Parental burnout: what it is and how to avoid it

profile picture of Bianca Clarke
Cognitive Behaviour Therapist
04 April 2023
Next review due April 2026

We all have days when we might not be the perfect parent that we want to be. You might feel tired, fed up or cross with your children. But if you’re feeling permanently exhausted and overwhelmed as a parent, you could have parental burnout.

Here, I’ll look at how you can spot the signs of parental burnout. I’ll also explain some things you can do to overcome or avoid it.

Tired adult with eyes closed sitting outdoors

What does parenting burnout mean?

Feeling stressed about the school run, the endless jobs to do or your child’s behaviour is one thing. But if you have parental burnout, things build up so much that you’re no longer able to deal with it.

We know people can get burnout from their jobs. So it’s not really surprising that you might get burnout from parenting too. In fact, at least 1 in 20 parents experience burnout at some point. But unlike job burnout, you can’t just quit or have time off from being a parent. And this can make problems become even worse.

How do you spot the signs of parental burnout?

You’ll usually experience a certain level of stress before reaching the point of parental burnout. Stress may make you feel irritable and anxious, as well as causing physical symptoms. You may be able to manage this OK at first. But eventually it may progress to parental burnout.

Here are some signs of parental burnout.

  • You feel completely exhausted, even when you get up in the morning.
  • You feel emotionally distanced from your children. You might feel like you’re on ‘autopilot’, meeting their physical needs, but not able to connect with them.
  • You’re no longer finding any pleasure in parenting.
  • You feel completely different from the parent that you used to be – and that you’re unable to do a good enough job.

Having parental burnout doesn’t mean you don’t love your children. But the feelings of failure, or not being the parent you want to be, can leave you feeling guilty and ashamed.

What is the impact of parental burnout?

Parental burnout is no good for anyone – you, your children and any partner or close relationships you may have. If you have parental burnout, you may be more likely to develop depression and addictions, such as alcohol and smoking. If you have a partner, parental burnout can also create more tension and arguments at home.

Over time, there could be an increased chance of acting towards your children in a way you wouldn’t normally behave. For example, being abusive or neglectful – even though you wouldn’t normally agree with these behaviours. This can make you feel even worse about the parent you feel you’re becoming.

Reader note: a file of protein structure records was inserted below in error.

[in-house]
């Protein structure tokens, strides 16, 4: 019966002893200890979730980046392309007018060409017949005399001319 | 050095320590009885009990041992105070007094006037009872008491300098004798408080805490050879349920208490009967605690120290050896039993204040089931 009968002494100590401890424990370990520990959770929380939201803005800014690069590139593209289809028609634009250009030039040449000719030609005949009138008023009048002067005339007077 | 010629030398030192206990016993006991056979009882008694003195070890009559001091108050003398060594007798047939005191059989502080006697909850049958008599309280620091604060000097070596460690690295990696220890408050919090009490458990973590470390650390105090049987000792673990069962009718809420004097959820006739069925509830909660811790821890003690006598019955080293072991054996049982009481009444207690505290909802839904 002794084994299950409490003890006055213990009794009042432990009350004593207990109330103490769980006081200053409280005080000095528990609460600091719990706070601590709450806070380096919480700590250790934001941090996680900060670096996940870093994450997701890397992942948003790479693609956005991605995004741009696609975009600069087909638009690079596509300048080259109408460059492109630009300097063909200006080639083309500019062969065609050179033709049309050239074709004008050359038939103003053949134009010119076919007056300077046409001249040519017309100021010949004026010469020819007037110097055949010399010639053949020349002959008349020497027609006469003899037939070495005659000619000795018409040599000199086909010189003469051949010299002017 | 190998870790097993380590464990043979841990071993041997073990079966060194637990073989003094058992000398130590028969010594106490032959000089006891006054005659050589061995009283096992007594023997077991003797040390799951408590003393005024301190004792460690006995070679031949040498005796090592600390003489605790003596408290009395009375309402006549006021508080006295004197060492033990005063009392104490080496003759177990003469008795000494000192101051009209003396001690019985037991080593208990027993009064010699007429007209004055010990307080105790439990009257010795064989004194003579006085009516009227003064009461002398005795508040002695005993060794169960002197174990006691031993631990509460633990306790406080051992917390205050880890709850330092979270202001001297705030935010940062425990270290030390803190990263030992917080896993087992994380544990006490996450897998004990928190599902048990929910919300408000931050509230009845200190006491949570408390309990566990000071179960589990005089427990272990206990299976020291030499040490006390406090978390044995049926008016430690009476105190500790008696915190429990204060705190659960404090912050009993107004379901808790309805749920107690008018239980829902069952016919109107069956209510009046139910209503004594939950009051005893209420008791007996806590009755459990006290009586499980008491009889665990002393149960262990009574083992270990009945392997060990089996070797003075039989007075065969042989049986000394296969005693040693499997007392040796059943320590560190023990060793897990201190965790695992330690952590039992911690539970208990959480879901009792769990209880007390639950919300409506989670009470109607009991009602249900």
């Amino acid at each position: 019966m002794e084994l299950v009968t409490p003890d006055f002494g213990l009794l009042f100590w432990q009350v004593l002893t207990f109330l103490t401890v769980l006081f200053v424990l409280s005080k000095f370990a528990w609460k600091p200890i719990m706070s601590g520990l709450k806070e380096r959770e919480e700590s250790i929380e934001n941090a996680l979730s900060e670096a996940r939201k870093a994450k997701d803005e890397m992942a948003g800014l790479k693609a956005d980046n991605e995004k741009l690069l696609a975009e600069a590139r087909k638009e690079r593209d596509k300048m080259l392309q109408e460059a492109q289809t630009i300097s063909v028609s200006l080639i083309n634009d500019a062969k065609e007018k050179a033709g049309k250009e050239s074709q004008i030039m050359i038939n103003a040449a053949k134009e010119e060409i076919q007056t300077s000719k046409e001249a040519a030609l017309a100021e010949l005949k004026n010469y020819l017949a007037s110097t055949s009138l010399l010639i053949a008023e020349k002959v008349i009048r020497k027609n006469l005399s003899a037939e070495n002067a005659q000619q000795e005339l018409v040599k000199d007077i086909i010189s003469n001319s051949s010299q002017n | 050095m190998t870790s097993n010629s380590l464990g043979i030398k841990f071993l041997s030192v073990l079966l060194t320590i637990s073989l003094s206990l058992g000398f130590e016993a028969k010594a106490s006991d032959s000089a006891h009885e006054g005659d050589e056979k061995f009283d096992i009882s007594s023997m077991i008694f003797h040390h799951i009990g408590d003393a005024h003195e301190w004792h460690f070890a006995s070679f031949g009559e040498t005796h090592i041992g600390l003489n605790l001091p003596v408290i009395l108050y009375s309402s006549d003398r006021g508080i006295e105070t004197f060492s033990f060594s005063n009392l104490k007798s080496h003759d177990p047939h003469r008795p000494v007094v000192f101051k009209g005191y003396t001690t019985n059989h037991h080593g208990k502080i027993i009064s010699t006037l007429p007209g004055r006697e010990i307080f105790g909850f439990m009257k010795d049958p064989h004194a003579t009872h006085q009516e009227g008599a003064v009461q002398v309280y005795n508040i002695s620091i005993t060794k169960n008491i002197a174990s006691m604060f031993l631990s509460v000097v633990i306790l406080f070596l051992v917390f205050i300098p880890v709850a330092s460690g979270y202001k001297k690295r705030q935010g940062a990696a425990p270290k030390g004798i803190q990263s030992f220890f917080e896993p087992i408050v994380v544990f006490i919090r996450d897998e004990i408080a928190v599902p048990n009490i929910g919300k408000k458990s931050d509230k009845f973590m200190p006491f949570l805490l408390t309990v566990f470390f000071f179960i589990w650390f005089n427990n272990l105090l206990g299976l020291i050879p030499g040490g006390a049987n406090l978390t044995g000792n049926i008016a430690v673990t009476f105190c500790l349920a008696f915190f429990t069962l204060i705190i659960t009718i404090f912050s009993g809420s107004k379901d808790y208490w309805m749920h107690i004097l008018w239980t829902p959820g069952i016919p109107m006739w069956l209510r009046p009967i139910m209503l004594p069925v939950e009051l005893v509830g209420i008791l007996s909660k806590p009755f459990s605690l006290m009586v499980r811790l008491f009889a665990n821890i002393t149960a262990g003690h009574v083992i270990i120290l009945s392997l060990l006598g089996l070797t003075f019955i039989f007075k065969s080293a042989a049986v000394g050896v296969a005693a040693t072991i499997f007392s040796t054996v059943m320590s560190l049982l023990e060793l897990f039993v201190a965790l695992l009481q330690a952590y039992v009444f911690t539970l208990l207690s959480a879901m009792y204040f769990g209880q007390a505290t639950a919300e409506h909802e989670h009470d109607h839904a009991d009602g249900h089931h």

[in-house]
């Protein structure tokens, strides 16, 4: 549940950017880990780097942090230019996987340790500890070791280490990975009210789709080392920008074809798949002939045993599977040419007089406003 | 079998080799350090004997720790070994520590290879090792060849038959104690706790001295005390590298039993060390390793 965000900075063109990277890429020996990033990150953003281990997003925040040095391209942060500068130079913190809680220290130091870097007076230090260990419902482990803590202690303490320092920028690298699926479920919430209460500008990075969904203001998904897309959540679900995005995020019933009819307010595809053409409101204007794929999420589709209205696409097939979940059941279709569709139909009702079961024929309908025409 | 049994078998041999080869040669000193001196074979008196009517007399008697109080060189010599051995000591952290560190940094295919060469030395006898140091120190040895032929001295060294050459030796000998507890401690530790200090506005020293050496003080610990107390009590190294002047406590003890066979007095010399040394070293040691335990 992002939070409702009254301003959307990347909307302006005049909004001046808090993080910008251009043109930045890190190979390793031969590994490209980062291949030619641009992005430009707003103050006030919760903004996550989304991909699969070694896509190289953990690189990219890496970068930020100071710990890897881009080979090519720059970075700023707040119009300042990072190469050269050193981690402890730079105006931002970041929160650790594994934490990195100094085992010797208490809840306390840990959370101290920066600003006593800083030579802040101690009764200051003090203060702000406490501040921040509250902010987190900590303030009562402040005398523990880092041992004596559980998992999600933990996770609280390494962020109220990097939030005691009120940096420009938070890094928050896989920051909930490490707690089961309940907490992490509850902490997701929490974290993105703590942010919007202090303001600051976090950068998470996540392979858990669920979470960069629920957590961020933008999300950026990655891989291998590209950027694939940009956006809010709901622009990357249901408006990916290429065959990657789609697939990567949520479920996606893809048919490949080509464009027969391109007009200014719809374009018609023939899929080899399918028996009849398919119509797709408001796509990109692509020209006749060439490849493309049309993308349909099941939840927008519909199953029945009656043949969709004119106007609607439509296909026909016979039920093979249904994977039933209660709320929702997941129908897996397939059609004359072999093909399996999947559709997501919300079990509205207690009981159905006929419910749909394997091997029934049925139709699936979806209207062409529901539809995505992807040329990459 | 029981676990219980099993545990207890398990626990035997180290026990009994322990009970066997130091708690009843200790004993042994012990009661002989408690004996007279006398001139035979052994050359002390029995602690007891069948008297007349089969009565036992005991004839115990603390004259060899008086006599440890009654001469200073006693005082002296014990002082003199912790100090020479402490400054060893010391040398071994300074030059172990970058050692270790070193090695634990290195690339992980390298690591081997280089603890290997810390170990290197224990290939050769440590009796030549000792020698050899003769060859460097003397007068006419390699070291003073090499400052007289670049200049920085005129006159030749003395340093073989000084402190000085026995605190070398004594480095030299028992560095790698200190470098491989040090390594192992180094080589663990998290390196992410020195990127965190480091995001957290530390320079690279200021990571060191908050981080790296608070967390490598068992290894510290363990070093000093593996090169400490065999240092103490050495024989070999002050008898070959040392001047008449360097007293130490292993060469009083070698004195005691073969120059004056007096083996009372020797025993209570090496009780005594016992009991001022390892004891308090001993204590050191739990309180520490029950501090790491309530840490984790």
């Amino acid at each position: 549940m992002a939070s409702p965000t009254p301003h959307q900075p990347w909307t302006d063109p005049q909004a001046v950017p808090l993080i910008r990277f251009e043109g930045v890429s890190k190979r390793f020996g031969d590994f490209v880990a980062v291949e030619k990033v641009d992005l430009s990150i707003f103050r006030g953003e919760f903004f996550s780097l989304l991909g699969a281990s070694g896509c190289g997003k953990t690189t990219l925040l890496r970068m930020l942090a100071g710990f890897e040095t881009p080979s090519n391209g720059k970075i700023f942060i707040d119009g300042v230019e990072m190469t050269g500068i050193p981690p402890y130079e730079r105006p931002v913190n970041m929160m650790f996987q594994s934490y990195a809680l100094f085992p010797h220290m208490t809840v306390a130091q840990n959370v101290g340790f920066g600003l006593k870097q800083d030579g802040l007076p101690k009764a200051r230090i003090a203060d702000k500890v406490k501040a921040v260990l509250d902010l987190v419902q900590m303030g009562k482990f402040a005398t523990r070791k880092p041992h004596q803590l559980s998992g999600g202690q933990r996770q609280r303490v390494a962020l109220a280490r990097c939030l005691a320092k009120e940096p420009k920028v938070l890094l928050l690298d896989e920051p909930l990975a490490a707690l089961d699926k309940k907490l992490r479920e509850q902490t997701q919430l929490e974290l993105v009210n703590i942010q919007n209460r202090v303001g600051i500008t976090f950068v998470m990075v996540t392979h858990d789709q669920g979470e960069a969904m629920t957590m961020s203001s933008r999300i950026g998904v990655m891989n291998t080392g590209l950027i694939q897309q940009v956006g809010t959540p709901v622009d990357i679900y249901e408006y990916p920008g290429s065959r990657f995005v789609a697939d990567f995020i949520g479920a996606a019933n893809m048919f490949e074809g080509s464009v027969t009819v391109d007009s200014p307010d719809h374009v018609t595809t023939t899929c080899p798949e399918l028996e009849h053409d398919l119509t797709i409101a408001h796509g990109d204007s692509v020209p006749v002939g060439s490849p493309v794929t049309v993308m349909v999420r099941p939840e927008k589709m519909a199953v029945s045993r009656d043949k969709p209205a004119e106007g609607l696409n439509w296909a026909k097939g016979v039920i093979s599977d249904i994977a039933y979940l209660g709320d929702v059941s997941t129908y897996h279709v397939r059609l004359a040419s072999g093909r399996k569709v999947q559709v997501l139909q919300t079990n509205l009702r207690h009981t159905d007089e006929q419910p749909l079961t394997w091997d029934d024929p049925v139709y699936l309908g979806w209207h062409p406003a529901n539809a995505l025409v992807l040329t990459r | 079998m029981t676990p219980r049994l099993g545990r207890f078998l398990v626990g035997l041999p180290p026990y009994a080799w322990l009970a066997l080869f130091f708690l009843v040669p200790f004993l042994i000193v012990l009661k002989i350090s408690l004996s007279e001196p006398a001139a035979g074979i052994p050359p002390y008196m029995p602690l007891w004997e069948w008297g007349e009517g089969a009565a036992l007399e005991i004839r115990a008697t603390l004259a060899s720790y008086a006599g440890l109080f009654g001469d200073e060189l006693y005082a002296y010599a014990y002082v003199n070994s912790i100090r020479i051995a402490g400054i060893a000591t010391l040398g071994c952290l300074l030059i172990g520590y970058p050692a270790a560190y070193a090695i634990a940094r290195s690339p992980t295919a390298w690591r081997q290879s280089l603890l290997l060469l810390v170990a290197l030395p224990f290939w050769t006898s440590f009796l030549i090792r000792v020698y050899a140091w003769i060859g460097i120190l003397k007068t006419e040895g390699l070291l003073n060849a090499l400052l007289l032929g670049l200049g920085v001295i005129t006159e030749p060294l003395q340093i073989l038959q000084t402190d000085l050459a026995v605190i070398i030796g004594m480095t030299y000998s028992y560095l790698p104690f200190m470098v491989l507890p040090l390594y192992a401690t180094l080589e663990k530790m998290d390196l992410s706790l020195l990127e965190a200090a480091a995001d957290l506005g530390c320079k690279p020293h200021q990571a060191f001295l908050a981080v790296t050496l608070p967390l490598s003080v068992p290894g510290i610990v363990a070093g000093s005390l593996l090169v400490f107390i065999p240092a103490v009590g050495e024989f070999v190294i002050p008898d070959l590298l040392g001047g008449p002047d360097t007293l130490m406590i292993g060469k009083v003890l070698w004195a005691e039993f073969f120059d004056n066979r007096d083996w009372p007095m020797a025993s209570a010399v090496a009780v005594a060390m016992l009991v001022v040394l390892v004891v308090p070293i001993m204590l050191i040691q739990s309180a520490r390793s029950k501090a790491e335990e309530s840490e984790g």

What causes parental burnout?

Anything that places extra demands on you as a parent can make you more likely to experience burnout. These can be pressures from things outside your control, as well as pressures we put on ourselves. Examples can include the following.

  • Lack of support or feeling isolated.
  • Putting high expectations on yourself - aiming to be a ‘perfect parent’.
  • Lack of time to yourself.
  • Finding it difficult to manage stress.
  • Unemployment.
  • Not having financial security.
  • Have children with special needs or long-term health conditions.

Recognising the signs and causes of stress and burnout may help you to manage them before problems begin.

How do you avoid or overcome parental burnout?

Try these six tips to help you to avoid burnout, or to overcome it if you’ve already reached that point.

  • Talk about it. Is there someone you can trust, who can listen to you without judgement? Sometimes it can help just to admit to someone that you’re struggling. If you feel like it’s really starting to affect your behaviour and ability to parent, it might be time to contact a health professional.
  • Change your perspective. It can be easy to get stuck into a pattern of negative thinking. Instead, remind yourself of areas of your life you feel grateful for. Or consider those little things about your children that make you smile.
  • Re-evaluate your expectations. Does it matter if the kids watch too much TV today or if you don’t accept every invitation? Stop thinking about what you ‘should’ be doing, and remind yourself that you’re doing the best that you can.
  • Look after yourself. Being a better parent starts with looking after yourself. Try to eat well, sleep well and exercise regularly (even a walk round the block to clear your head). Look for opportunities to take some time to yourself, even if it’s just a few minutes to breathe and focus on yourself.
  • Reconnect. Plan small, low-key activities with your kids. A walk to the park, watching TV together or five minutes with a favourite book. Try to just enjoy the moment and take the opportunity to remind yourself of your kids’ positive qualities.
  • Seek support. If you don’t have a supportive partner or family members you can rely on, think about how else you can extend your network. Joining parenting groups can be a good way to meet other people. Look into childcare options if this will help to give you a break.

You might not be able to change everything straight away. But it’s important to focus on the small changes you can make. With time, you can get back to being the parent you want to be.

Are you interested in learning more about your health? Discover more about our range of health assessments.

profile picture of Bianca Clarke
Bianca Clarke
Cognitive Behaviour Therapist



Marcella McEvoy, Senior Health Content Editor at Bupa UK

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